Submitted by Cool Effect
Earlier this month, key government and environmental figures met to discuss the best path to accelerate climate action toward the goals of the Paris Agreement. The role of the voluntary carbon market was a major topic of discussion. The takeaway? There is no time to waste. We need all action, and we need it now. More and more businesses are making commitments to decarbonize and account for their impact on the planet. Net-zero climate ambition is driving many organizations to participate in the voluntary carbon market as one part of their overall climate commitment.
“In 2021 alone, the number of businesses reaching out to Cool Effect has doubled. Over 80% of our business partners are returning customers, meaning they’re repeat buyers of our carbon offsets. Most began offsetting their unabatable emissions 2, 3 and even 4 years in a row. However, the number of new businesses big and small has grown tremendously,” said Jodi Manning, Cool Effect’s VP, Director of Marketing & Partnerships. “We’re encouraged by the action taken. As we say often, when done with integrity and oversight, the support of high-quality carbon offsets is a strong tool that can be used immediately while we continue to decarbonize. The voluntary carbon market can quickly and efficiently drive essential funding from the private sector to communities in need across the globe.”
Cool Effect has helped avoid and remove over 4 million tonnes of carbon from the atmosphere - a significant milestone with support from its key partnerships with companies like American Airlines, Salesforce and Twitter. However, with so much influx in demand for high-quality carbon offsets in general, the market has also seen a major shift in pricing.
Not surprisingly, a key aspect of a carbon credit is its price. How big is a company’s footprint, what investments need to be made to reduce those emissions and what is the cost to offset what remains? These are the factors a business uses to determine how ambitious it can be when setting its emission reduction target, creating key budget targets, and determining whether carbon offsets can help.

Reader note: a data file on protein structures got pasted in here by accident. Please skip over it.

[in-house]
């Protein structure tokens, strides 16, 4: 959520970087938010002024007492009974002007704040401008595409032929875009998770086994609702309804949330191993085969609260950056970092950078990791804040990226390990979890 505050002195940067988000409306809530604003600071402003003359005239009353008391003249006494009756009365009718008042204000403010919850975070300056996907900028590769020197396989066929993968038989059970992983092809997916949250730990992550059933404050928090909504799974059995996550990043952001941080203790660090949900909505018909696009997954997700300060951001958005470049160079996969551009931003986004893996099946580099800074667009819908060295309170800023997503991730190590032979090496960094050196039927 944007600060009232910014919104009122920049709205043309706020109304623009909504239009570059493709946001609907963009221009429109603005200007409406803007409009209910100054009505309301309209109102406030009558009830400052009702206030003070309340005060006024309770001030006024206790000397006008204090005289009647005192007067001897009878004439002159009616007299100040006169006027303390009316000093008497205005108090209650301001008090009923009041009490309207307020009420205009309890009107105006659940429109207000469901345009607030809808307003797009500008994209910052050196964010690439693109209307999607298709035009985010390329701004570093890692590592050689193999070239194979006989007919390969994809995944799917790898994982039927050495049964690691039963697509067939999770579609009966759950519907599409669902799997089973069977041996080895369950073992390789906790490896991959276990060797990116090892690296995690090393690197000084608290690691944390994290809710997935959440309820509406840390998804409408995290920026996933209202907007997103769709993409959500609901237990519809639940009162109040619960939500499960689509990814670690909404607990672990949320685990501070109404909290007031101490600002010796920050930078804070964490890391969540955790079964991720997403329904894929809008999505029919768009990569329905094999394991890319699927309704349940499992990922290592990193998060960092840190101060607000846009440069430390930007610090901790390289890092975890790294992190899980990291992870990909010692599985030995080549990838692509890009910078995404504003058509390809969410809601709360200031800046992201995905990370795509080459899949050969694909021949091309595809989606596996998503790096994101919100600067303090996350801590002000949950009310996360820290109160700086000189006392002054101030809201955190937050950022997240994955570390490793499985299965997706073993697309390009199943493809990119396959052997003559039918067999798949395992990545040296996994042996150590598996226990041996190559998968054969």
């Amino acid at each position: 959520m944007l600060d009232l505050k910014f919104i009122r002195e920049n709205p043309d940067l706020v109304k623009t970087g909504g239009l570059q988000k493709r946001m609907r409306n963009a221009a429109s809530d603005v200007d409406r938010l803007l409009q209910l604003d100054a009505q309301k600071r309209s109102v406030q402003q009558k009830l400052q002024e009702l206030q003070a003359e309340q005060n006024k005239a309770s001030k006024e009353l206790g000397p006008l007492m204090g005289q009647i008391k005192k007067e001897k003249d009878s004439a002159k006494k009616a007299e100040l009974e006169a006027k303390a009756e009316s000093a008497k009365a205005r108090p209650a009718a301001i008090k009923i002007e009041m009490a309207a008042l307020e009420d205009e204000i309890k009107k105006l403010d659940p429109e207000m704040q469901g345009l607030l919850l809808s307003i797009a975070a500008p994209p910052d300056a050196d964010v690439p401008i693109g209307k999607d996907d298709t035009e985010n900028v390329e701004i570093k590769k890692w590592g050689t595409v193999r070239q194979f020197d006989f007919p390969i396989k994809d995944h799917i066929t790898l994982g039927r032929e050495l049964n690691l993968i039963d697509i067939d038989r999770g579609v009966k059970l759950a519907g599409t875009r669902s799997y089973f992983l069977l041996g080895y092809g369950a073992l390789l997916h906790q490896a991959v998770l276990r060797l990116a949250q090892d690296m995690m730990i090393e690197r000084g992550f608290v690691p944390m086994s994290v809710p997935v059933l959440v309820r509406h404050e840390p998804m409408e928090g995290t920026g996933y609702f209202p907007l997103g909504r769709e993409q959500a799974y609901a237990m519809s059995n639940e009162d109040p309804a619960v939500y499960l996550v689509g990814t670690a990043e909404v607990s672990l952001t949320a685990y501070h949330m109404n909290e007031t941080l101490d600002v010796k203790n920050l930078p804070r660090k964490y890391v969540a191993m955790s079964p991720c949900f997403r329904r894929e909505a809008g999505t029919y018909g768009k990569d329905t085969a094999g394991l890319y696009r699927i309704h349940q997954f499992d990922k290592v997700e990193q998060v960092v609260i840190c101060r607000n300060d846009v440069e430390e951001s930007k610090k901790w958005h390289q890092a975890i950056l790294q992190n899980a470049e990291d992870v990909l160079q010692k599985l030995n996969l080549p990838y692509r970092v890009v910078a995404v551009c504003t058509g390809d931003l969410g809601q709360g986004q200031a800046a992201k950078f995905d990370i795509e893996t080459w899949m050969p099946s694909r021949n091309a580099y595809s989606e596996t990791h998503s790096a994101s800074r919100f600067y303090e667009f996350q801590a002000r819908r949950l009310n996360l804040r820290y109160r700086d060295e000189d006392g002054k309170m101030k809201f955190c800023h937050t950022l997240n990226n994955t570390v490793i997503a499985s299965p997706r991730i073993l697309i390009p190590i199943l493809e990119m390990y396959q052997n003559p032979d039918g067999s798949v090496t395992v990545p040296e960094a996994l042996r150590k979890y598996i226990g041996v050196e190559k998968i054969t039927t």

To provide some context on just how quickly the market is shifting, just one year ago, the average price per tonne for Cool Effect’s portfolio of carbon offsets was $7.87. Over the past year, it has gradually increased to over $8, then $9 and is currently $11.74 per tonne. One year ago, the price range for an offset was $3.12 per tonne to $13.18 per tonne. Now the range has now increased to $7 to $23 per tonne.
Cool Effect continues to stand by price transparency through The Seller’s Pledge and has maintained their fee of 9.87% since launching in 2015. However the supply and demand of high quality tonnes has continued to put pressure on pricing for a number of reasons.
Increased Demand for Carbon Removals
There has been an increase in demand for activities that remove carbon from the atmosphere versus those that prevent emissions from happening. Because markets were weak and there was such a limited investment for planting trees or new technologies to remove carbon, these tonnes are scarce and expensive.
Urgent Efforts to Decarbonize